“No matter how low your expectations for the summit between Donald Trump and Vladimir Putin on Monday, it was hard not to be staggered by the American president’s slavish and toadying performance,” writes Michelle Goldberg, a Times Op-Ed columnist
“On Friday, the Justice Department indicted 12 members of Russia’s military intelligence service for a criminal conspiracy to interfere with the 2016 election and hurt Hillary Clinton’s campaign. The same day, Trump’s director of national intelligence, Dan Coats, gave a speech about America’s vulnerability to cyberattacks, particularly from Russia. ‘I’m here to say, the warning lights are blinking red again,’ he said, comparing the threat to the one that preceded Sept. 11.
“But standing beside Putin in Helsinki on Monday, Trump sided with the Russian president against American intelligence agencies while spewing lies and conspiracy theories. ‘He just said it’s not Russia,’ he said of Putin’s denials. ‘I will say this. I don’t see any reason why it would be.’ Continuing in a free-associative fugue, he asked, ‘What happened to the servers of the Pakistani gentleman that worked on the D.N.C.?’ referring to a debunked right-wing claim about a former Democratic I.T. staffer. ‘What happened to Hillary Clinton’s emails? Thirty-three thousand emails gone, just gone. I think in Russia they wouldn’t be gone so easily.’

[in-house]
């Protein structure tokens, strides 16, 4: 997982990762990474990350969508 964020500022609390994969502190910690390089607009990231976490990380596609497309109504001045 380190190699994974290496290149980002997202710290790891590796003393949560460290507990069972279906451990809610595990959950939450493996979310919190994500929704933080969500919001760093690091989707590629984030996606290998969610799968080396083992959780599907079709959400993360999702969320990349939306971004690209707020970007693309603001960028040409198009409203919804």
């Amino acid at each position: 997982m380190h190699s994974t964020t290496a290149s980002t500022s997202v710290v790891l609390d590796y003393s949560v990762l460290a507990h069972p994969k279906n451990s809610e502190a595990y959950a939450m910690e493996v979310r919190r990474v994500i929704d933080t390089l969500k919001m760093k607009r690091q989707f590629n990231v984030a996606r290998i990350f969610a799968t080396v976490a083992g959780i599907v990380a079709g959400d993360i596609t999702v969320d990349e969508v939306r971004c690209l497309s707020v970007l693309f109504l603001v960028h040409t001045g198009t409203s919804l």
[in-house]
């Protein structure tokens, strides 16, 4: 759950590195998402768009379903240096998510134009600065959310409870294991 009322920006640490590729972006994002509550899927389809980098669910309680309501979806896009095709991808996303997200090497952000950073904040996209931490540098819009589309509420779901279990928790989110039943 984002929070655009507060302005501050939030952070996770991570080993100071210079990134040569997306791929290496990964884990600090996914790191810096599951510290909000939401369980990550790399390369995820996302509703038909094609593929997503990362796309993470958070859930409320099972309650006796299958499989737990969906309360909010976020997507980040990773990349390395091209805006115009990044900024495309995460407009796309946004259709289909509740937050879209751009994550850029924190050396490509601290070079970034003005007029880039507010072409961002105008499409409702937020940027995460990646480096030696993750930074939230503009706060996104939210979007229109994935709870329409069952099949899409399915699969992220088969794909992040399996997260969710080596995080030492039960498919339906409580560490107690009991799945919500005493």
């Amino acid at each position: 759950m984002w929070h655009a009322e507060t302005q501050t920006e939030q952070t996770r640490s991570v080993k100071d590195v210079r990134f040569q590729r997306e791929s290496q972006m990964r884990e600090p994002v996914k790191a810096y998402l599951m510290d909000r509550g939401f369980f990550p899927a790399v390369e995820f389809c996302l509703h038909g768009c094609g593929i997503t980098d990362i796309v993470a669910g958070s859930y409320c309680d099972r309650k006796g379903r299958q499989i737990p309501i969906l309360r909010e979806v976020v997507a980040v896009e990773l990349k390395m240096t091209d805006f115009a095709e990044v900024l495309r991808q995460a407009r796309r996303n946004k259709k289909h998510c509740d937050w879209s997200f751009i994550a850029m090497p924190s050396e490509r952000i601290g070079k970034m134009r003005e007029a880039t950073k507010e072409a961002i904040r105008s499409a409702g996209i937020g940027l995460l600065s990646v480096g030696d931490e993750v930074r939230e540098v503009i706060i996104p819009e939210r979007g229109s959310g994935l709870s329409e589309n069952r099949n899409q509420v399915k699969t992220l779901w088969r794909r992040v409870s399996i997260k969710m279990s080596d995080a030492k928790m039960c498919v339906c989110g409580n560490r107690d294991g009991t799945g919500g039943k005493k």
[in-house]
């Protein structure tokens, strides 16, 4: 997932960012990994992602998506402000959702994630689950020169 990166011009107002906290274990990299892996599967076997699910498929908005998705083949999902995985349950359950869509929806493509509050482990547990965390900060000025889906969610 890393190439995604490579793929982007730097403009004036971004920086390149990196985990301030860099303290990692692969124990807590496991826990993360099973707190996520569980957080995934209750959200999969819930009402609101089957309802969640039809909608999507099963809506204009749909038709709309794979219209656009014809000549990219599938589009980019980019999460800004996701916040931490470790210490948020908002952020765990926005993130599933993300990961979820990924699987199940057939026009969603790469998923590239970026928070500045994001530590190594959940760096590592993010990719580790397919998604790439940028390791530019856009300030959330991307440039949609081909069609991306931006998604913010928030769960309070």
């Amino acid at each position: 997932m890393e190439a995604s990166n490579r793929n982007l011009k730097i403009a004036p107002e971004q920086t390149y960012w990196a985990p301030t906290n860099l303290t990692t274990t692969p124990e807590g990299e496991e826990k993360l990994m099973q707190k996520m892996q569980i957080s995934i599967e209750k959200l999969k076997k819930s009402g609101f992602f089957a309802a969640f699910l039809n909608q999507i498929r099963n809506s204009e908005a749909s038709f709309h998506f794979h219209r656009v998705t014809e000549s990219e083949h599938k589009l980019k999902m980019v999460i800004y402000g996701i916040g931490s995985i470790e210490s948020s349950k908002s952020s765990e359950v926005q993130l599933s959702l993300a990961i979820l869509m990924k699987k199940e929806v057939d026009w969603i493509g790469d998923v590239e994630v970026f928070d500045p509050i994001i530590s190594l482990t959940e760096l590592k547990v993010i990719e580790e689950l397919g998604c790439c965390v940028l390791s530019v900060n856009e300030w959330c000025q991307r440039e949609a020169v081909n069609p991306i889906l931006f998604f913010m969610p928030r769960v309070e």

“Perhaps the most sinister part of the news conference was Trump’s seeming openness to a deal in which F.B.I. investigators could question people in Russia in exchange for letting Russians question Putin critics in America. Putin referred specifically to associates of his arch-nemesis Bill Browder, a businessman (and British citizen) who has succeeded in getting seven countries, including the United States, to pass laws punishing Russian oligarchs suspected of corruption. (The Russians who met with members of the Trump campaign at Trump Tower in June 2016 wanted to discuss this law, the Magnitsky Act.)”
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